There before the National Assembly, there has been tabled the Statute Law (Miscellaneous Amendment) Bill 2018 (National Assembly Bills No 12 and 13) (the Bill). As it is the case with such omnibus bills, the miscellaneous Bills seek to amend an array of statutes.
In our analysis in this blog, we shall not delve on the content of the Bill. We are alarmed at how the omnibus bill is being misused to further illegal and mischievous objectives.
The memorandum of objects and Reasons of the Bill states that “it is a Bill for making minor amendments to the Statute Law which does not merit the publication of a separate Bill.” This statement is not only misleading, but false.
It is as a practice within the commonwealth jurisdictions, as well as a tradition of Kenyan legislative making history, to have Statute Laws (Miscellaneous Amendment) legislation, also known as omnibus bills, that deal, and are supposed to deal, with minor and non-controversial amendments.
Generally, omnibus bills are designated as avenues for making general housekeeping amendments to legislation, including making relatively minor, non-controversial amendments to various acts and to repeal acts that are no longer required in order to help to weed out spent or redundant legislation from the statute book.
Unfortunately, the Bill before the National Assembly does not adhere to this dictum. Even after having stated in its memorandum of reasons that its purpose was to make minor amendments to various laws, contain numerous amendments that are substantial and arguably controversial, in their nature.
The Bill contains that touches on constitutional issues, restructures boards of numerous state organization, contains mischief of number of state organizations trying to apportion mandate, among others.
It is the view of this blogger that a legislative proposal that involves the spending of public funds, has prejudicial effects on the rights of persons, or creates new offences or subjects a new class of persons to an existing offence, irrespective of the number of provisions, should be subject through a different amendment Bill.
The Kenyan Courts have held as much. In the Law Society of Kenya v Attorney General & another  eKLR, (Constitutional Petition 3 of 2016), a bench of five judges rules stated as follows,
“It is therefore clear that both on policy and good governance, which is one of the values and principles of governance in Article 10 of the Constitution, which values and principles form the foundation of our State and Nation as decreed in Article 4(2) of the Constitution, omnibus amendments in the form of Statute Law Miscellaneous legislations ought to be confined only to minor non-controversial and generally house-keeping amendments.”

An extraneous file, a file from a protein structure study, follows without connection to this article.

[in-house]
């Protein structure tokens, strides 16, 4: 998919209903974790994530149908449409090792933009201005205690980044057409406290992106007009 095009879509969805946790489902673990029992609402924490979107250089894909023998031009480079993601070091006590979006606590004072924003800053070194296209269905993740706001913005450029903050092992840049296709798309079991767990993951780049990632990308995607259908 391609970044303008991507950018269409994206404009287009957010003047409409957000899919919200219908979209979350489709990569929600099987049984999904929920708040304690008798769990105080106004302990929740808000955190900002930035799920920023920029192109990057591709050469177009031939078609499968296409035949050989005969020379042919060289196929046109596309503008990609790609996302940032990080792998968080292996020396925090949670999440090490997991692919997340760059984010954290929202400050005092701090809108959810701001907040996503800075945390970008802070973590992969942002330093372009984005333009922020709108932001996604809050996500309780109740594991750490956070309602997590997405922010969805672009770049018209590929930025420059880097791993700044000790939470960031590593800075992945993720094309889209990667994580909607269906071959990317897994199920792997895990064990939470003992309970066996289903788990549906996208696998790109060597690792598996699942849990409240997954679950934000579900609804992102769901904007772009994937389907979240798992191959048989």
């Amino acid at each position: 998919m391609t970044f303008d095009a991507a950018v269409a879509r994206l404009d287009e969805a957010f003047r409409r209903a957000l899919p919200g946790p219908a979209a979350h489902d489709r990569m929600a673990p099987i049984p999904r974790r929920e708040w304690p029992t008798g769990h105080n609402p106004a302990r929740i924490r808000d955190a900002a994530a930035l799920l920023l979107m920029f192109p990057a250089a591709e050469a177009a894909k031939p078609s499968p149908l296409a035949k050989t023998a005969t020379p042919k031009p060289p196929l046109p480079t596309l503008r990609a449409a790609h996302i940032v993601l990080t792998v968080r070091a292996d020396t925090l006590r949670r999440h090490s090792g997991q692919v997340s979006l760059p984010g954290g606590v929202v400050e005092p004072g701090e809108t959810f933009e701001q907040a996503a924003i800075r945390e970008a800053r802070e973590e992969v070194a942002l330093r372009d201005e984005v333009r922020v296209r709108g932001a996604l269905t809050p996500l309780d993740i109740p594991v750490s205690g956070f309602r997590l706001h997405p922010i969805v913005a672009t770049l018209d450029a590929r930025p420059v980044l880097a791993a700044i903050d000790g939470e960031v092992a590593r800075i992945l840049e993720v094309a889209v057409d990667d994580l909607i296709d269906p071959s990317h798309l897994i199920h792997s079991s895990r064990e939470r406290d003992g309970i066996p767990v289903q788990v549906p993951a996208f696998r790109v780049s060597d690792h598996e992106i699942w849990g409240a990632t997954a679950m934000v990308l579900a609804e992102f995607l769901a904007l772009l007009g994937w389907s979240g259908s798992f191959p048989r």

In this judgement, the court eventually held that, it was improper for the amendments affecting the manner of appointment of the Chief Justice and the Deputy Chief Justice, the top most positions in the Judiciary, an arm of the Government, to be effected in Statute Law Miscellaneous Amendment legislation.
The Miscellaneous Bills before the house, if challenged in court, the court will declare them unconstitutional on the basis of this Constitutional Petition 3 of 2016.
As stated, they contain substantial and controversial issues, on array of laws.
This is a culmination of a bad trend that has recently emerged.
When the executive arm of the government want to sneak through a legislation, further a mischief, play political games of poker, or actualise a vendetta, they hide such heinous proposals in omnibus bills.
This has made such bills to be a crying evil, meant to create confusion and to distract the legislature. This is by way of jumbling together numerous incongruous subjects in order to force the passage of heinous provisions which could never succeed if they stood on their separate merits.
Again, they want to avoid public participation. They do not want Mwananchi to interrogate them.
When a bill deals with topics as varied as fisheries, unemployment, marine insurance and environment, it is unlikely to be examined properly. It is a bad practice and trend that should stop.
The National Assembly should reject the Statute Law (Miscellaneous Amendment) Bill 2018 before it. Otherwise, the bill will be declared unconstitutional on account of lack public participation if challenged in court, hence, a waste on legislature’s time.